MPs are worried the Home Office has a "blank cheque" to spend aid money on supporting refugees within the UK, the chair of the International Development Committee has warned – as the chancellor allocated an extra £2.5bn to support refugee services.
Up to £5bn of Official Development Assistance may have been spent on in-country refugee funding so far, said Sarah Champion.
And the committee is concerned about a lack of transparency about how the money is being spent, the IDC chair said. “What we fear is the Home Office has a blank cheque,” she said.
The MPs found the Home Office so obstructive when they enquired about how ODA is used to support refugees in the UK, Champion said, that they have resorted to launching an inquiry into the subject.
The IDC opened an inquiry on 16 November into the government’s aid spending on refugees, after it was unable to get the information through the “usual channels.”
The announcement came just ahead of yesterday’s Autumn Statement, which allocated a further £1bn this year and £1.5bn in 2023-24 to “help meet the significant and unanticipated costs which have been incurred” by hosting refugees. Documents published alongside the statement did not specify whether the funding would come from the aid budget.
The committee has been asking the Home Office for information about its aid spending since the summer, but has been unsuccessful, Champion said.
The inquiry will examine whether using ODA to support refugees within the UK is an “efficient, effective and ethical” use of public funds. The IDC's main concern is that the combination of reduced aid funding in the last two years and allocation of the funds to other ministerial departments to support refugees domestically limits the intended use of the money to bolster international development.
Spending ODA funds within the UK is not illegal. But Champion said this use of aid cash “goes against the spirit” of the aid budget’s intention to support “the world’s poorest people” overseas, and makes the UK look “hypocritical”.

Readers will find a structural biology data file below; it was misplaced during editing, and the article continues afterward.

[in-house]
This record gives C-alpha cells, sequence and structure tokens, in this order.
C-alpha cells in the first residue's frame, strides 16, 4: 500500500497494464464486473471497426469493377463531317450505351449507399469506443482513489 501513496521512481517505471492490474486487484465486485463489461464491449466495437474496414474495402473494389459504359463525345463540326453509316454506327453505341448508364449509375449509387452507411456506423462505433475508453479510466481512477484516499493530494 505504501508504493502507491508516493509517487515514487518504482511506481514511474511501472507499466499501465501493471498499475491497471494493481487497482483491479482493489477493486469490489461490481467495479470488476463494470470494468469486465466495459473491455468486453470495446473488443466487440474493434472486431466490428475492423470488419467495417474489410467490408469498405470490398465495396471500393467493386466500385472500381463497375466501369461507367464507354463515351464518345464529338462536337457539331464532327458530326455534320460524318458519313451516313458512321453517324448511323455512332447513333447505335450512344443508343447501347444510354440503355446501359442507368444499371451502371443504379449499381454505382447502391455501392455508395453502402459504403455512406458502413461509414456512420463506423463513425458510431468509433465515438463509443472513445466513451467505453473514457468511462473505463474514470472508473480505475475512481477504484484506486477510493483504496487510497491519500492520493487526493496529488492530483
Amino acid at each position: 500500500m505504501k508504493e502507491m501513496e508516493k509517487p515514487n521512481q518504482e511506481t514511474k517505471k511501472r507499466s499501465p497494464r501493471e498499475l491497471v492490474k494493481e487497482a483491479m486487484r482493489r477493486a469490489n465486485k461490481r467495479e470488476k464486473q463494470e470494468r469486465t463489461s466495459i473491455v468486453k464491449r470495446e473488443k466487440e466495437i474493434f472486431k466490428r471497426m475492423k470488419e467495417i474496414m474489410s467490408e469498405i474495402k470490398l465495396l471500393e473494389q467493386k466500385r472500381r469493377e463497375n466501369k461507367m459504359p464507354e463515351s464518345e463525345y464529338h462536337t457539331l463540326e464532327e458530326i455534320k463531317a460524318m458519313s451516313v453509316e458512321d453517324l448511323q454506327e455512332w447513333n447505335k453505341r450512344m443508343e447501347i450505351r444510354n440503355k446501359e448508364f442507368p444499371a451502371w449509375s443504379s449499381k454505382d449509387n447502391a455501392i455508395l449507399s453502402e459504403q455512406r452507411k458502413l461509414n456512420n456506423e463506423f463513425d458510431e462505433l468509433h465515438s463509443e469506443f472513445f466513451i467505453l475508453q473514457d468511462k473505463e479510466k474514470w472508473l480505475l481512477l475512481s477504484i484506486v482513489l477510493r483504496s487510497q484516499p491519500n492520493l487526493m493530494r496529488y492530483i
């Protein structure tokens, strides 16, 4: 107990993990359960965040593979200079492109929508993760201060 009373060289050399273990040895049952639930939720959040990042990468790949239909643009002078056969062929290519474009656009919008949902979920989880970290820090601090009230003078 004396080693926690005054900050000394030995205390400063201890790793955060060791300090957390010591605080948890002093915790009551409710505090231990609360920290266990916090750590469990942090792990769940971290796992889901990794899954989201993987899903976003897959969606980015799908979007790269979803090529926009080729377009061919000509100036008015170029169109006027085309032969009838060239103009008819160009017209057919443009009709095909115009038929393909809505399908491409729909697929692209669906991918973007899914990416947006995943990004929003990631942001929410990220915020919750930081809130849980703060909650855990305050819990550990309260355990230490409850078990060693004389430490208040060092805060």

Champion said the ODA budget has come under extra pressure in the last 18 months as the UK has accepted significant numbers of Afghan and Ukrainian refugees, as well as additional “migration challenges”.
This problem is coupled with the reduction in the international development budget in 2020 of about £15bn to £10bn, according to Champion. Then-chancellor Rishi Sunak reduced the UK’s commitment to spending 0.7% of Gross National Income on ODA to 0.5% amid the economic fallout from the coronavirus pandemic.
Hunt said in the Autumn Statement that in light of economic pressures, it would “not be possible to return to the 0.7% target until the fiscal situation allows”.
“We remain fully committed to the target and the plans I have set out today assume that ODA spending will remain around 0.5% for the forecast period,” he said.
Under Organisation for Economic Cooperation and Development rules, the Home Office may use ODA funding to support asylum seekers during their first twelve months in the UK.
Champion accused the Home Office of putting a “raid on the FCDO’s budget” by using money to support services for in-country refugees instead of developing countries. While the funds are shared across multiple departments, the largest proportion is spent by the Foreign, Commonwealth and Development Office, which oversees aid spending.
Champion also criticised the Home Office’s lack of transparency about how it spends aid money. “If we’re right and they are spending all this money, it goes against the spirit, not the rules,” she said.
The committee will be looking for information on how the ODA budget has been spent this year; how the use of the aid budget to support refugees in the UK relates to the OECD guidelines; and the impact of using aid to support domestic schemes on the delivery and maintenance of UK-funded programmes in low-income countries.
The IDC will also examine: how the Foreign Office and other government departments work together to account for, allocate and control aid spending in the UK; and if domesic aid spending is transparent enough to facilitate scrutiny by parliament, taxpayers and civil society.
A government spokesperson said: “There are significant pressures on the Official Development Assistance budget across government due to the costs of accepting people from Afghanistan and Ukraine, as well as wider migration challenges. Obviously, the number of refugees who arrive in any particular period is not certain, so there is not a fixed cost.
“We remain committed to international development and providing support to the world's poorest.”